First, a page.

June 2015
Volume 56, Issue 7
Free
ARVO Annual Meeting Abstract  |   June 2015
Glucosamine trapping as measure of retinal glucose transport
Author Affiliations & Notes
  • Jefferson R Brown
    Ophthalmology, University of Utah, Salt Lake City, UT
  • Bryan W Jones
    Ophthalmology, University of Utah, Salt Lake City, UT
  • Rebecca L Pfeiffer
    Ophthalmology, University of Utah, Salt Lake City, UT
  • Robert E Marc
    Ophthalmology, University of Utah, Salt Lake City, UT
  • Footnotes
    Commercial Relationships Jefferson Brown, None; Bryan Jones, None; Rebecca Pfeiffer, None; Robert Marc, Signature Immunologics (E)
  • Footnotes
    Support None
Investigative Ophthalmology & Visual Science June 2015, Vol.56, 5501. doi:
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      Jefferson R Brown, Bryan W Jones, Rebecca L Pfeiffer, Robert E Marc; Glucosamine trapping as measure of retinal glucose transport. Invest. Ophthalmol. Vis. Sci. 2015;56(7 ):5501.

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      © ARVO (1962-2015); The Authors (2016-present)

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Abstract

Purpose: Just as the small molecule agmatine (AGB) is permeant to cation channels and can provide histologic readout of integrated stimulatory drive (Marc 1999), glucosamine (GCN) is readily taken up into cells of the retina by glucose transporter (GLUT) proteins and can provide a readout of cellular glucose transport. Simultaneous whole-retina incubation of AGB and GCN in the presence of excitatory pharmacology allows for a complementary approach of measuring integrated ion flow and glucose uptake in response to excitatory drive. Importantly, this approach also preserves local tissue integrity, including the metabolic support of Muller glia, while the glucose transport of both neurons and glia can be measured simultaneously and quantitatively.

Methods: Wild type and transgenic rhodopsin P347L (cone-sparing rod degeneration) rabbit retinas were acutely isolated, incubated in GCN and AGB, and stimulated with NMDA, AMPA, kainate, or domoic acid. The retinas were then fixed in glutaraldehyde, serially sectioned, and incubated with antibodies targeting GCN, AGB, and other small molecules. Quantitative readout of GCN and AGB was obtained via silver staining and light microscopy.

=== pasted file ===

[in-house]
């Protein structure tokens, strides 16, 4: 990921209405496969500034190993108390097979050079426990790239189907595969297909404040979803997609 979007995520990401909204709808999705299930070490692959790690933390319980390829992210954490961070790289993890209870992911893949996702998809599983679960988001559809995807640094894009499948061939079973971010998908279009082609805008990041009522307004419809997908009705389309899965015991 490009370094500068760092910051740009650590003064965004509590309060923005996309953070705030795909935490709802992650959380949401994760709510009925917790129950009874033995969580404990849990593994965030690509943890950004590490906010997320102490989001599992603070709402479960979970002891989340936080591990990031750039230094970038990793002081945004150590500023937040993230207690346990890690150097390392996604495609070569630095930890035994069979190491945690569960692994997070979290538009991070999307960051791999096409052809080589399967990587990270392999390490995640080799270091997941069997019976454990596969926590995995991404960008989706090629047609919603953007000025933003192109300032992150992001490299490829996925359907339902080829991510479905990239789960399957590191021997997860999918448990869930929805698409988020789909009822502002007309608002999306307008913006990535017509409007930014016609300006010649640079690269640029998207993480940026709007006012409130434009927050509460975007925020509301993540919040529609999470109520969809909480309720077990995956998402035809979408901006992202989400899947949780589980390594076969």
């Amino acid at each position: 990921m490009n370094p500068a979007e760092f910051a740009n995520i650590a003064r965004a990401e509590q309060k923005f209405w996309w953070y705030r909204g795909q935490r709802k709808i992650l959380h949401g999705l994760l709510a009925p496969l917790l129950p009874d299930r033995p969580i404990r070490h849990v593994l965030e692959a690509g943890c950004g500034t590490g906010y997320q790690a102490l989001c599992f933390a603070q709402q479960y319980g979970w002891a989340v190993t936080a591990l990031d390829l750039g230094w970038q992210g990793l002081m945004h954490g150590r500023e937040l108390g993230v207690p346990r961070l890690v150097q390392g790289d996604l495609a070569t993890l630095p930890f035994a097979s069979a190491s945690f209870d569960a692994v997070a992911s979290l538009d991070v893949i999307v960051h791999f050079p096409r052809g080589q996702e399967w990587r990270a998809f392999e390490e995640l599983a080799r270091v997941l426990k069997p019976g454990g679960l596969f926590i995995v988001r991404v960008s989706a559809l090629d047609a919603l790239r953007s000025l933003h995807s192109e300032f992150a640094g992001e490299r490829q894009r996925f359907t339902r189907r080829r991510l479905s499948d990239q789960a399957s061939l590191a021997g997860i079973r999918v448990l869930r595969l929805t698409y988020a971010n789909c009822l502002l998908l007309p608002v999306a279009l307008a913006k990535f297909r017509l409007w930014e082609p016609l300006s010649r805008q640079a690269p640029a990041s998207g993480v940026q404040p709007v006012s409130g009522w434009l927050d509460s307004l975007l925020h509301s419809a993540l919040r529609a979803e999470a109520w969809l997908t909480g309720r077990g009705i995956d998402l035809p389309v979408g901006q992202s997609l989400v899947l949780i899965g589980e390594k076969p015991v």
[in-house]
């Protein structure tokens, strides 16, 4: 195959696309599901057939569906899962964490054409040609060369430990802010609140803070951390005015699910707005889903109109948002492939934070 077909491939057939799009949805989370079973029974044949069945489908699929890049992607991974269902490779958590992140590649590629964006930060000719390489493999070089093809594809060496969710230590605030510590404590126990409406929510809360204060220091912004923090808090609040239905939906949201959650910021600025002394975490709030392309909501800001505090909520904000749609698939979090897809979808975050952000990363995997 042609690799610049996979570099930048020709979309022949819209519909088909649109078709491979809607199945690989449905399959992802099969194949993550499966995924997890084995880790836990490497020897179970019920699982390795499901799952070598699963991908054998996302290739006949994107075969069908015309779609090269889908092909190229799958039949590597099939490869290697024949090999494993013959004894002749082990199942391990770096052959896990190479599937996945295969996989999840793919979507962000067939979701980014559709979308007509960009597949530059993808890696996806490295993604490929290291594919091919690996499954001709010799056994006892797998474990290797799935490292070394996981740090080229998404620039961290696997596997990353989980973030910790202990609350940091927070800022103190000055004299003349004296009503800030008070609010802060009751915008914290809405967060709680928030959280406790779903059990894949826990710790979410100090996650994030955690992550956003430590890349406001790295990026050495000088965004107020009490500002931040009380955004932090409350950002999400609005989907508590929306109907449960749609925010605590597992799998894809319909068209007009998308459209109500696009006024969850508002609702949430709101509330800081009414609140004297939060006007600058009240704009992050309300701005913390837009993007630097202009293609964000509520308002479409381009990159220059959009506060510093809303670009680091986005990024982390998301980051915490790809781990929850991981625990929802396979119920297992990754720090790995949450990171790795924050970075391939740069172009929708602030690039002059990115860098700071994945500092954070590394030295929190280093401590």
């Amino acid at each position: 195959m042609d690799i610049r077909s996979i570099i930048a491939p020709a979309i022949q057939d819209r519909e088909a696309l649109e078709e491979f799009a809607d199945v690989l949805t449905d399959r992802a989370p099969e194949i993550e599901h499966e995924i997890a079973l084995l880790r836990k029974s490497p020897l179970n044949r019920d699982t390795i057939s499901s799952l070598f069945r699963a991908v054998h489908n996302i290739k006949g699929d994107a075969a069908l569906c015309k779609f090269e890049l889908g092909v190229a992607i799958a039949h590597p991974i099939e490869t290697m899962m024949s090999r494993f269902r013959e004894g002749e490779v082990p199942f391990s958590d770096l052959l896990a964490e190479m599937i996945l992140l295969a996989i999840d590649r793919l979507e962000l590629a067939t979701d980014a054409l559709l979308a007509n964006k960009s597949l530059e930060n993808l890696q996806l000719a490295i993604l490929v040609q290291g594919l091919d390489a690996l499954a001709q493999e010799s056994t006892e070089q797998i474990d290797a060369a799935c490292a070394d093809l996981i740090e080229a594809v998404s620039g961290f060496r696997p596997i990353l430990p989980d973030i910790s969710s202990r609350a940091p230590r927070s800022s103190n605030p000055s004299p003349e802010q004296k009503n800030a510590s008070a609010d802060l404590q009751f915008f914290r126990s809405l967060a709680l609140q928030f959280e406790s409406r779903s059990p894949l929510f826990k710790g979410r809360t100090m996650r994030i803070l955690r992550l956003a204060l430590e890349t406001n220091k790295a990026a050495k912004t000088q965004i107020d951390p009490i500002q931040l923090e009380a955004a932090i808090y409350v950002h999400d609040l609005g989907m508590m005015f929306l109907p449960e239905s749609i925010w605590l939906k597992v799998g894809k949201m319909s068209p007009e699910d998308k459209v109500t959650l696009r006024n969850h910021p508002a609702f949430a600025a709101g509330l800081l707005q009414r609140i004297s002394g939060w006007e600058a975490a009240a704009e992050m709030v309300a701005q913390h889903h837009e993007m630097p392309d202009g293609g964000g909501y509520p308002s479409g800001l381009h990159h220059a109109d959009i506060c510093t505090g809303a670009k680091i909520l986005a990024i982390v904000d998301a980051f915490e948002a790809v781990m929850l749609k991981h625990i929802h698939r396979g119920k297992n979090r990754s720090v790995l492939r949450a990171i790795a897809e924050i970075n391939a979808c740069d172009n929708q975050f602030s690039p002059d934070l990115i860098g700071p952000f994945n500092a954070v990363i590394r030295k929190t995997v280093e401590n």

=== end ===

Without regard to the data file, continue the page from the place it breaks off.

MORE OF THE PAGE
Results: In the wild type retina, cells responding to the stimulus with a positive AGB signal subdivided into at least three populations: 1) a linear group, where the AGB signal scaled with the GCN signal over a large range of intensities; 2) a hyper-spiking group, where the extremely high AGB signal far outpaced the GCN signal; and 3) a GCN-negative group, where the GCN signal was negligible, yet the cells still manifested a significant AGB signal. In the mutant retina, cells maintained a robust dynamic range of AGB signal, similar to the wild type, but the range of GCN signals was vastly diminished. Cells subdivided into 2 populations: those with high AGB and those with low AGB signal, both of which had a low GCN signal.

Conclusions: Retinal neurons in the P347L rabbit model of retinal degeneration have diminished glucose transport in comparison to wild type, despite maintaining a robust ionic response to pharmacologic stimuli. Glucosamine trapping is a promising tool for histologic measurement of glucose transport, allowing for more detailed investigation into the metabolic components of neuronal disease.

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